The University of Oregon will ask a federal appellate court to reconsider a decision that would allow an equal pay lawsuit filed by a UO psychology professor to proceed to trial.
A split three-judge panel of the Ninth U.S. Circuit Court of Appeals earlier ruled that the suit, filed by professor Jennifer Freyd, should be allowed to go before a jury on three of the original 10 claims. The UO will ask that a larger panel of 11 judges rehear the case in what is known as an en banc review.
Kevin Reed, the UO’s general counsel, said in a statement that the university decided to pursue the review because it believes the two-judge majority misapplied the law, potentially setting a precedent that could harm future efforts to retain top faculty members and do great financial damage to the institution.
“The University of Oregon is proud of Professor Freyd and her contributions to the field of psychology; however, we cannot allow that admiration to eclipse the fact that the Ninth Circuit's decision is bad law which could come back to haunt the university, our students, and the taxpayers of Oregon,” Reed wrote. “If this decision is allowed to stand, it could limit the ability of all universities to fairly compensate and retain faculty and staff of all genders.”
Reed noted that a recently completed, comprehensive gender equity study of the university, jointly commissioned by the administration and the UO faculty union, found no systemic biases in pay practices involving female faculty members on the tenure track. Previously, a federal class-action lawsuit that went to trial in 1984 found that the UO had not engaged in gender discrimination.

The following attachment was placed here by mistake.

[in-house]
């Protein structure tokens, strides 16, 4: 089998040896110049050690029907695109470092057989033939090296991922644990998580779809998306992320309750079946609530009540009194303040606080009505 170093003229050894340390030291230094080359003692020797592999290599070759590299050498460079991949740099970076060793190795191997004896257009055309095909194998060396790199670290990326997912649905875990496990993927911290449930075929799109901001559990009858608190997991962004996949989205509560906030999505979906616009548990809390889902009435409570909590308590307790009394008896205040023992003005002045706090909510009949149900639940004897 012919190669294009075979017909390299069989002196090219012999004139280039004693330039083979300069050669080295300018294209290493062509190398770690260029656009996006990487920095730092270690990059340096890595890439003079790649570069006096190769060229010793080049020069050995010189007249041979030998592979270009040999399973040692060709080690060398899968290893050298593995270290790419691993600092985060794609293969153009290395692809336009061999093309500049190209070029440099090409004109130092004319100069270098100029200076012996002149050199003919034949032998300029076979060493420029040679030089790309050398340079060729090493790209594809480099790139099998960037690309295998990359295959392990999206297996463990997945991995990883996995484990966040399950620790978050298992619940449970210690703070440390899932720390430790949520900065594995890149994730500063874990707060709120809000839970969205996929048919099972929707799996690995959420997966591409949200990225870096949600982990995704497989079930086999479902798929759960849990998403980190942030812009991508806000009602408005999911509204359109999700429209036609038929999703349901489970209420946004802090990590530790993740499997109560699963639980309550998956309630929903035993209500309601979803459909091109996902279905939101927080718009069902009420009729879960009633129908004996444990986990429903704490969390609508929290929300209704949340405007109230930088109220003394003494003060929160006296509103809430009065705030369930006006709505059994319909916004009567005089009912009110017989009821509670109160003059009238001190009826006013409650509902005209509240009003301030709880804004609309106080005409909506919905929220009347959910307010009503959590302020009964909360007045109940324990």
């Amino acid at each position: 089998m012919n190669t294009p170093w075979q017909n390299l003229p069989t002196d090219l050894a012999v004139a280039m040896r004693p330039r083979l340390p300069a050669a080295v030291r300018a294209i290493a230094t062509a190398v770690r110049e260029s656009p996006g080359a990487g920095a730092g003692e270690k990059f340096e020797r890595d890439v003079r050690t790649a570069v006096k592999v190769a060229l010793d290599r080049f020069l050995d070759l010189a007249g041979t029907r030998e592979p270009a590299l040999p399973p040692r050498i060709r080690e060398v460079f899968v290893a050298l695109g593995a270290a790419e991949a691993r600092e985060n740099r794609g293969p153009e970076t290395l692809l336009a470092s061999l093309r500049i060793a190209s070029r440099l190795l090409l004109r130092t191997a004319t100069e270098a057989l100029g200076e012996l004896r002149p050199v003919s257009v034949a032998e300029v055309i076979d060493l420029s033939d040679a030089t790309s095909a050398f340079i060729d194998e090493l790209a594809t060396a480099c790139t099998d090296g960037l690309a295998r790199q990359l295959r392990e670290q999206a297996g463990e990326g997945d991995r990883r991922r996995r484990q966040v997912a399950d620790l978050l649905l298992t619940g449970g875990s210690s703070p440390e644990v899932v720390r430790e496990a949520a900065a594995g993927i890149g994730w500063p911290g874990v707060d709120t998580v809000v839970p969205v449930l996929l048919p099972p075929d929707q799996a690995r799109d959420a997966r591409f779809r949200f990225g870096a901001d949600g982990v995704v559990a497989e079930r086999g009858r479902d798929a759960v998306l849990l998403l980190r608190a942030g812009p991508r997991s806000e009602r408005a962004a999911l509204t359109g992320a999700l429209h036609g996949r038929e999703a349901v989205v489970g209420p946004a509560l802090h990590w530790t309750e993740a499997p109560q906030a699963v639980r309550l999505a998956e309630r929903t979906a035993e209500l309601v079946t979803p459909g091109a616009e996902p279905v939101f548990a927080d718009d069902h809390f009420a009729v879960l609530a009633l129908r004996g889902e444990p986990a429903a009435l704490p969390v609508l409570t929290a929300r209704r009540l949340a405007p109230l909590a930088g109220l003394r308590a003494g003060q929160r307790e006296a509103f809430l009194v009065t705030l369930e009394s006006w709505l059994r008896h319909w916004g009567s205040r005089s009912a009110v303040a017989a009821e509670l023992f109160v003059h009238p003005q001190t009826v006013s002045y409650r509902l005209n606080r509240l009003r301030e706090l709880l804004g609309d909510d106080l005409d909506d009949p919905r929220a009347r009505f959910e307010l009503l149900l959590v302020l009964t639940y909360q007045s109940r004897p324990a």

The appeals court’s three-judge panel erred by not looking beyond a common core of tasks all faculty members take on and considering whether the “unique demands of the individual workplaces of senior faculty with divergent research and program interests” render their jobs substantially different, Reed wrote. He said that analysis is required by longstanding precedent.
“The two-judge majority of the Ninth Circuit ignored decades of clear authority,” Reed said in his statement. “These errors of law will hamstring efforts by the university to retain their most eminent professors and cause great financial harm to the university.”
Reed said Freyd’s pay was in the top 9 percent of all tenure-track faculty members in the College of Arts and Sciences prior to her retirement earlier this year. He said Freyd was a valued member of the faculty who was fairly compensated and supported by the university.
“The University of Oregon wholeheartedly supports the principle of gender equity in pay and all aspects of university life,” said Reed. “The UO is committed to following federal and state equal pay laws and adheres to the principle that a person's race, gender, nationality, sexual orientation, religion or other protected status should not play a role, directly or indirectly, in their compensation.”
While the university will seek review of the decision by a larger panel of the appeals court, Reed said it would continue to seek a resolution of the dispute outside the courtroom.
“No one is well served by a legal battle between the university and a respected faculty member who has given much to the university and its students,” he said.